Greek pilot Babis Anagnostopoulos wore a bulletproof vest on Friday when he arrived in court, hours after confessing to killing his British wife who he said had been tortured by a gang of burglars.
Anagnostopoulos, 33, wore the protective vest and was surrounded by armed officers as he was led in handcuffs to an Athens court to face multiple charges in the murder of his 20-year-old wife Caroline Crouch.
His lawyer confirmed to reporters that the widower confessed to killing the British national on Thursday, claiming to have expressed remorse.
The May 11 crime had been rampant in Greece ever since Anagnostopoulos claimed he was gagged and tied to a chair while a band of callous burglars tortured and then killed his wife in front of their baby girl.
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He even suffocated the family’s dog to death, which was found hanging from a stair railing, and then tied his hands and those of his deceased wife before police arrived, Costas told reporters. Hassiotis, director of the homicide division of greater Athens.
“Everything was staged to make the crime scene look like the scene of a robbery,” Hassiotis said.
Anagnostopoulos maintained the facade throughout – and was even filmed hugging Crouch’s grieving mother at a memorial service Thursday, with police awaiting completion to bring her in for questioning.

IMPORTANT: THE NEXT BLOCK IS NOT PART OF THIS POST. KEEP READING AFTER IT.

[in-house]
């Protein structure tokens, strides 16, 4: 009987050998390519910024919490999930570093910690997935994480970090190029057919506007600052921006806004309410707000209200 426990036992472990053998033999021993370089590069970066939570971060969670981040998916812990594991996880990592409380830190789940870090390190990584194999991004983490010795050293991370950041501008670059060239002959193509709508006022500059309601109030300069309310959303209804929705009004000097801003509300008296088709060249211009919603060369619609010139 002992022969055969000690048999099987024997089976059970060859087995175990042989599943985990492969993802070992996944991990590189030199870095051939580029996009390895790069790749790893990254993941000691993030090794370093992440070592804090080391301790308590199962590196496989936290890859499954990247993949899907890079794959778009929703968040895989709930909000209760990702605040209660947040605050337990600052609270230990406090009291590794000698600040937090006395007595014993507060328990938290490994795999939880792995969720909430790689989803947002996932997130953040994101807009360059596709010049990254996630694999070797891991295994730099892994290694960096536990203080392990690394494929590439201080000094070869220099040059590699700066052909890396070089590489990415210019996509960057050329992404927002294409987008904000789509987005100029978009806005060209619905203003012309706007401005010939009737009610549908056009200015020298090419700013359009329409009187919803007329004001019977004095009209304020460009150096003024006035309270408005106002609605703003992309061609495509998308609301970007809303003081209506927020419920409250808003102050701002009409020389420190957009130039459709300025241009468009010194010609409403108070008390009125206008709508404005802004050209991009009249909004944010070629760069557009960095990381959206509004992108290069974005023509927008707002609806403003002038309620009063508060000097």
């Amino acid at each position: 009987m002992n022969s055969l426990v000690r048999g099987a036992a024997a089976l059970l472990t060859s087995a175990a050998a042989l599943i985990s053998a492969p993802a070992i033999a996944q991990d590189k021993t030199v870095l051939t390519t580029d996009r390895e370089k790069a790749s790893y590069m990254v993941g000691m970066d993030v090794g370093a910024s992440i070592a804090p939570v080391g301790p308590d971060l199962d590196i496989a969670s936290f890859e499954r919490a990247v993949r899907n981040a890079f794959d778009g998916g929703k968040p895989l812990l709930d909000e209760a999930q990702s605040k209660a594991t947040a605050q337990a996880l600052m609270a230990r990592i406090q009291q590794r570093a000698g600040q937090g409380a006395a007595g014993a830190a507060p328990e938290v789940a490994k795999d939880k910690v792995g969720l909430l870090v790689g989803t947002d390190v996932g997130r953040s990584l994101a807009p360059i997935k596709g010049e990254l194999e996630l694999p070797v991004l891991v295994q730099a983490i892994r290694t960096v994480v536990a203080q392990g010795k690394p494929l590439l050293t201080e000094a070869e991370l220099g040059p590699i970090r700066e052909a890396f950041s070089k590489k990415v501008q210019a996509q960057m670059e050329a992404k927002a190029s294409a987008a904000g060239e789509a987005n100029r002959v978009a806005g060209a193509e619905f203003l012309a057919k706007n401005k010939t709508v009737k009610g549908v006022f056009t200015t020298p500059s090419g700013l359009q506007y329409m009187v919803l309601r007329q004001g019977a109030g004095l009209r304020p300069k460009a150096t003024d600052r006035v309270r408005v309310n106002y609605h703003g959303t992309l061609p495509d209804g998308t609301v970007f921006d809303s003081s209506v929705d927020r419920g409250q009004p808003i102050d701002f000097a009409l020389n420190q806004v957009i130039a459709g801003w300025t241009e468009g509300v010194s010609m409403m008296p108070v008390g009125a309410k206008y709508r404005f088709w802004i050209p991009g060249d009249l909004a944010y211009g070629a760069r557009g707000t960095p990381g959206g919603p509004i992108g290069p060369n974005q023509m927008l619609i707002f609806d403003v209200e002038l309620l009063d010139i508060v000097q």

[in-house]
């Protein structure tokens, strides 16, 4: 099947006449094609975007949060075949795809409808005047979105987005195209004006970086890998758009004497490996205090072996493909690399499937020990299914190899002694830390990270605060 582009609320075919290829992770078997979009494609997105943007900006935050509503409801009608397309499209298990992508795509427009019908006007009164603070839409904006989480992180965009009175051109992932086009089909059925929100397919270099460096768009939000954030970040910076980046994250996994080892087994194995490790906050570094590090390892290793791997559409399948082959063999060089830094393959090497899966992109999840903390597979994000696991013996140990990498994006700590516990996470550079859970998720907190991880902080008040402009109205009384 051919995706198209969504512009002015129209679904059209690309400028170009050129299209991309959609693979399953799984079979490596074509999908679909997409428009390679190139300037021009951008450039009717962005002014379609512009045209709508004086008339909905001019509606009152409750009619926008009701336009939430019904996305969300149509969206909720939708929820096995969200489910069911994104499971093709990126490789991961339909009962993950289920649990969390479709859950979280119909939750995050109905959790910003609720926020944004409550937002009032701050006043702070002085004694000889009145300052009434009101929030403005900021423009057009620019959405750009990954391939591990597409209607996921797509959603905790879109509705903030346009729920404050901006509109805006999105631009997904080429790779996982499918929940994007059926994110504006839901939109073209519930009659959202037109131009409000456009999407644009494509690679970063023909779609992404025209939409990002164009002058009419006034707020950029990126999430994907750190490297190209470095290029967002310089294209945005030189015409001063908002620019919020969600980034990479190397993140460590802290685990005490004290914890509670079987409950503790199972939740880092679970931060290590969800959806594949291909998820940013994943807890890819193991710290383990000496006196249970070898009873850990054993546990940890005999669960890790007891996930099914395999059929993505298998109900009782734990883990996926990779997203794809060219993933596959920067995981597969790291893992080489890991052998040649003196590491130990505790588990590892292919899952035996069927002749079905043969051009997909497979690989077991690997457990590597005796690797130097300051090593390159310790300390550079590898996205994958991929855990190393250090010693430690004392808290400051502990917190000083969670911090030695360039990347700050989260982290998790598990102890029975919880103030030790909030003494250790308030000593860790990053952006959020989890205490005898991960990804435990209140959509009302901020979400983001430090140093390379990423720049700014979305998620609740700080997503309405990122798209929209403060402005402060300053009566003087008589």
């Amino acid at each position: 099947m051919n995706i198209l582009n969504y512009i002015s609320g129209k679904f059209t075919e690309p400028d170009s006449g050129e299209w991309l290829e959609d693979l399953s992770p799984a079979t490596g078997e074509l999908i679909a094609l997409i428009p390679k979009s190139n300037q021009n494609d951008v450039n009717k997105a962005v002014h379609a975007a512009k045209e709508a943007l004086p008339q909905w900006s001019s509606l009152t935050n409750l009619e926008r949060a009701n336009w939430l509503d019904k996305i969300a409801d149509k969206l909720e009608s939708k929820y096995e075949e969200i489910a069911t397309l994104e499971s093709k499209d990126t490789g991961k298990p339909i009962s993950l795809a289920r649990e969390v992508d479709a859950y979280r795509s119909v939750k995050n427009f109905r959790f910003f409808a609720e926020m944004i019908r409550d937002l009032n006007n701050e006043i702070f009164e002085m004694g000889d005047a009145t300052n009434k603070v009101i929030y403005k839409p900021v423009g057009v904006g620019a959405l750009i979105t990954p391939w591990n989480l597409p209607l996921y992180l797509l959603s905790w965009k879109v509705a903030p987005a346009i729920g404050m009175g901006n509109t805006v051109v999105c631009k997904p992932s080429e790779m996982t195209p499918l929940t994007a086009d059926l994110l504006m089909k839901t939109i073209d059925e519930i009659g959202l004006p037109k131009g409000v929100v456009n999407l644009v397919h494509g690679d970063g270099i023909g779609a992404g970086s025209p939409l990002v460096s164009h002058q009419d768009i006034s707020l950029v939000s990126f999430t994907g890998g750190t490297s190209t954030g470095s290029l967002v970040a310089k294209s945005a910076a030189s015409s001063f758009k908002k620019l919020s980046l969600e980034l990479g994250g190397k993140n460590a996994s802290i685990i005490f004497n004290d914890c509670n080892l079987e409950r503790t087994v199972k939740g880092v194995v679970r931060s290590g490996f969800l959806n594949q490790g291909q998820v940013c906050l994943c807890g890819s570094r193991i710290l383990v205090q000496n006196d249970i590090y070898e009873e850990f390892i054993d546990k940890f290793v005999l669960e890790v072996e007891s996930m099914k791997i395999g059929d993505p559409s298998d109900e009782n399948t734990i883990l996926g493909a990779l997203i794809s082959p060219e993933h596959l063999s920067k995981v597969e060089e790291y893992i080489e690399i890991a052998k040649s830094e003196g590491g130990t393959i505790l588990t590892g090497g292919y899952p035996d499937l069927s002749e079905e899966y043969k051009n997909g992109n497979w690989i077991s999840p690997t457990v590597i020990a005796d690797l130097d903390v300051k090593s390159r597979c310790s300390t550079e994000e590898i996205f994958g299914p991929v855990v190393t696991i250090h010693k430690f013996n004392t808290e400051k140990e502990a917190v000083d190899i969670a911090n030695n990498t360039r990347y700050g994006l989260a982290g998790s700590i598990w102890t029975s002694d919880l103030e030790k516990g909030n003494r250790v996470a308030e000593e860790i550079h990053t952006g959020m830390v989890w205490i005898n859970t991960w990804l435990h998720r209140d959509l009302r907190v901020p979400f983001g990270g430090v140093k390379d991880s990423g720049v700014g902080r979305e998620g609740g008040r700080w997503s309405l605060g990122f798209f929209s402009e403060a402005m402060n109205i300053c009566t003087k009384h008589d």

He finally confessed after receiving overwhelming new technological evidence – including heart rate data on his wife’s smartwatch that showed she had died before her husband claimed it, police said.
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Anagnostopoulos had also removed a memory card from security cameras, and data from his watch showed he was moving around the house, including the attic where his wife’s body was found, during the period when he claimed to have been tied up, police told London Times.
“He was moving around as he claimed to have been immobilized by the thieves,” Penelope Maniatis, director of the Greek police’s forensic department, told the British newspaper. “This was the first major inconsistency created in his testimony and the first clear suspicion created.”
His deceased wife’s phone also showed that on the night of the attack she had tried to book herself and her daughter, Lydia, into a hotel room, the UK newspaper said.
“Faced with the evidence, he confessed,” Apostolos Skrekas, spokesman for the Hellenic police, told the UK Times.
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“The tracker contradicted his initial testimony that he was roped and gagged by three assailants. Instead, we found he was moving around the house, going from the attic to the basement.”
He told officers he “acted with rage in times of crisis” when his wife threatened to leave him, Skrekas said. “He explained in detail how he strangled the victim,” added the spokesperson.
It was not immediately clear who would take care of the couple’s baby girl, who Anagnostopoulos placed next to her deceased mother’s body to make sure the crime scene “looked convincing,” said officials at the UK Times.
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Officers previously revealed that they found her punching her mother in a heartbreaking attempt to wake her up.
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